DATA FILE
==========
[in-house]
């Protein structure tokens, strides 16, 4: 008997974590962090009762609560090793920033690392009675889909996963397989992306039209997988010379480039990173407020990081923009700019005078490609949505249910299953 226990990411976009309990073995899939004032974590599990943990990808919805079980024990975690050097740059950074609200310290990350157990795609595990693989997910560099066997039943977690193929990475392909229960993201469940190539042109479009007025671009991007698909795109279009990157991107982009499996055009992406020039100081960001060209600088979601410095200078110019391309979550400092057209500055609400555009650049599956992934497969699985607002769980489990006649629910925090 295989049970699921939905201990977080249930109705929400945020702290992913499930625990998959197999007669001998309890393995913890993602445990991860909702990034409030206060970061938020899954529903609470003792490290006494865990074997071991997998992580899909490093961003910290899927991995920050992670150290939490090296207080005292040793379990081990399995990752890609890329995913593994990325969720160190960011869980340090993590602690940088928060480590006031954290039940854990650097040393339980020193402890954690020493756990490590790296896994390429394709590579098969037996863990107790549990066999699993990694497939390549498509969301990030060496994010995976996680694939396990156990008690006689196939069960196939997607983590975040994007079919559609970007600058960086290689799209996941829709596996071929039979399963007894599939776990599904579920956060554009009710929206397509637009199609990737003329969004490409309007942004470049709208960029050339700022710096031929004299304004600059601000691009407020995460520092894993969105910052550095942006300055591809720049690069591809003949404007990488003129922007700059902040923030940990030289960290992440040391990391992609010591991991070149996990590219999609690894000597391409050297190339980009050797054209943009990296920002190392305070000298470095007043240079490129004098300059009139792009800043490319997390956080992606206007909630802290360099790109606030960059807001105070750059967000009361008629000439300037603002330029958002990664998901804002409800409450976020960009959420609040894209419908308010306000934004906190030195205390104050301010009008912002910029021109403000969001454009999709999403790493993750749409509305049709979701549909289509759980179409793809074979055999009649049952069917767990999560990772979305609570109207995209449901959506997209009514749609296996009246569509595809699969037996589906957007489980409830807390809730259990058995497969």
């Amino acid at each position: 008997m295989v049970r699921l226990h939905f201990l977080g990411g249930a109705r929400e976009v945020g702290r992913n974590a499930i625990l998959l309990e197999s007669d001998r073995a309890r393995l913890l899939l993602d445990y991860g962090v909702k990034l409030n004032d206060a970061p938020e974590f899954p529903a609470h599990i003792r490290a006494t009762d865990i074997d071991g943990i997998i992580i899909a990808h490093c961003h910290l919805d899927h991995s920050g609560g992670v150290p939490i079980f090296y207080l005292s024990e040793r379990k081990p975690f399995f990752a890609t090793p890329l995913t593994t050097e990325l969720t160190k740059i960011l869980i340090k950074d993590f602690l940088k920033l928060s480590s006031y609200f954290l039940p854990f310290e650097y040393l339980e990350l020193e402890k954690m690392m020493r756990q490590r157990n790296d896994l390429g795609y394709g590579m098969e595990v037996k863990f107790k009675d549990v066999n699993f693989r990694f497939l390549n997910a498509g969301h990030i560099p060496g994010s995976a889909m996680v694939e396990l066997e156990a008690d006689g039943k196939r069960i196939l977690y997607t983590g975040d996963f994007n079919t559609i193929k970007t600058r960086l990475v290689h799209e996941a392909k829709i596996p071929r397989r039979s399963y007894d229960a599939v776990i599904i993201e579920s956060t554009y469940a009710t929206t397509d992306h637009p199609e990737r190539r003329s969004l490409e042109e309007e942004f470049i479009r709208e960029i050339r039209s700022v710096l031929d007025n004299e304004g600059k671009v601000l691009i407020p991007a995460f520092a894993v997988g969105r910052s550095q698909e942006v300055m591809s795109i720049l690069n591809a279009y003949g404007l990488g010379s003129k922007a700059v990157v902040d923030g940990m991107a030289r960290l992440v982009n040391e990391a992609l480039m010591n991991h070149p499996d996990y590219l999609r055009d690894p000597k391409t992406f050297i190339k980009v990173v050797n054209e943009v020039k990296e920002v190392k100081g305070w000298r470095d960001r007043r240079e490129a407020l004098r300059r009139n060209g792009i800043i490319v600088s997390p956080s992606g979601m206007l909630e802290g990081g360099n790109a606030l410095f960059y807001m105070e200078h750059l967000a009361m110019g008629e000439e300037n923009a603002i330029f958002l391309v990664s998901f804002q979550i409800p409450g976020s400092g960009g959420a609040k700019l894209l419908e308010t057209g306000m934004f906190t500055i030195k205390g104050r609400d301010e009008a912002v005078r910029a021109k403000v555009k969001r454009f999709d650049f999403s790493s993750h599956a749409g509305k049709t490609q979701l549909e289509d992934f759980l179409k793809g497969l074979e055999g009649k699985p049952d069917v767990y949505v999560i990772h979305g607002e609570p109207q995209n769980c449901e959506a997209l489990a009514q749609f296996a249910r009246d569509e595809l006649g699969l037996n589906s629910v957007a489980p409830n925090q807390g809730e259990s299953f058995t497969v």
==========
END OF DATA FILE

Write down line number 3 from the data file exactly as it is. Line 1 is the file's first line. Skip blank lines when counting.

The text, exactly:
């Amino acid at each position: 008997m295989v049970r699921l226990h939905f201990l977080g990411g249930a109705r929400e976009v945020g702290r992913n974590a499930i625990l998959l309990e197999s007669d001998r073995a309890r393995l913890l899939l993602d445990y991860g962090v909702k990034l409030n004032d206060a970061p938020e974590f899954p529903a609470h599990i003792r490290a006494t009762d865990i074997d071991g943990i997998i992580i899909a990808h490093c961003h910290l919805d899927h991995s920050g609560g992670v150290p939490i079980f090296y207080l005292s024990e040793r379990k081990p975690f399995f990752a890609t090793p890329l995913t593994t050097e990325l969720t160190k740059i960011l869980i340090k950074d993590f602690l940088k920033l928060s480590s006031y609200f954290l039940p854990f310290e650097y040393l339980e990350l020193e402890k954690m690392m020493r756990q490590r157990n790296d896994l390429g795609y394709g590579m098969e595990v037996k863990f107790k009675d549990v066999n699993f693989r990694f497939l390549n997910a498509g969301h990030i560099p060496g994010s995976a889909m996680v694939e396990l066997e156990a008690d006689g039943k196939r069960i196939l977690y997607t983590g975040d996963f994007n079919t559609i193929k970007t600058r960086l990475v290689h799209e996941a392909k829709i596996p071929r397989r039979s399963y007894d229960a599939v776990i599904i993201e579920s956060t554009y469940a009710t929206t397509d992306h637009p199609e990737r190539r003329s969004l490409e042109e309007e942004f470049i479009r709208e960029i050339r039209s700022v710096l031929d007025n004299e304004g600059k671009v601000l691009i407020p991007a995460f520092a894993v997988g969105r910052s550095q698909e942006v300055m591809s795109i720049l690069n591809a279009y003949g404007l990488g010379s003129k922007a700059v990157v902040d923030g940990m991107a030289r960290l992440v982009n040391e990391a992609l480039m010591n991991h070149p499996d996990y590219l999609r055009d690894p000597k391409t992406f050297i190339k980009v990173v050797n054209e943009v020039k990296e920002v190392k100081g305070w000298r470095d960001r007043r240079e490129a407020l004098r300059r009139n060209g792009i800043i490319v600088s997390p956080s992606g979601m206007l909630e802290g990081g360099n790109a606030l410095f960059y807001m105070e200078h750059l967000a009361m110019g008629e000439e300037n923009a603002i330029f958002l391309v990664s998901f804002q979550i409800p409450g976020s400092g960009g959420a609040k700019l894209l419908e308010t057209g306000m934004f906190t500055i030195k205390g104050r609400d301010e009008a912002v005078r910029a021109k403000v555009k969001r454009f999709d650049f999403s790493s993750h599956a749409g509305k049709t490609q979701l549909e289509d992934f759980l179409k793809g497969l074979e055999g009649k699985p049952d069917v767990y949505v999560i990772h979305g607002e609570p109207q995209n769980c449901e959506a997209l489990a009514q749609f296996a249910r009246d569509e595809l006649g699969l037996n589906s629910v957007a489980p409830n925090q807390g809730e259990s299953f058995t497969v």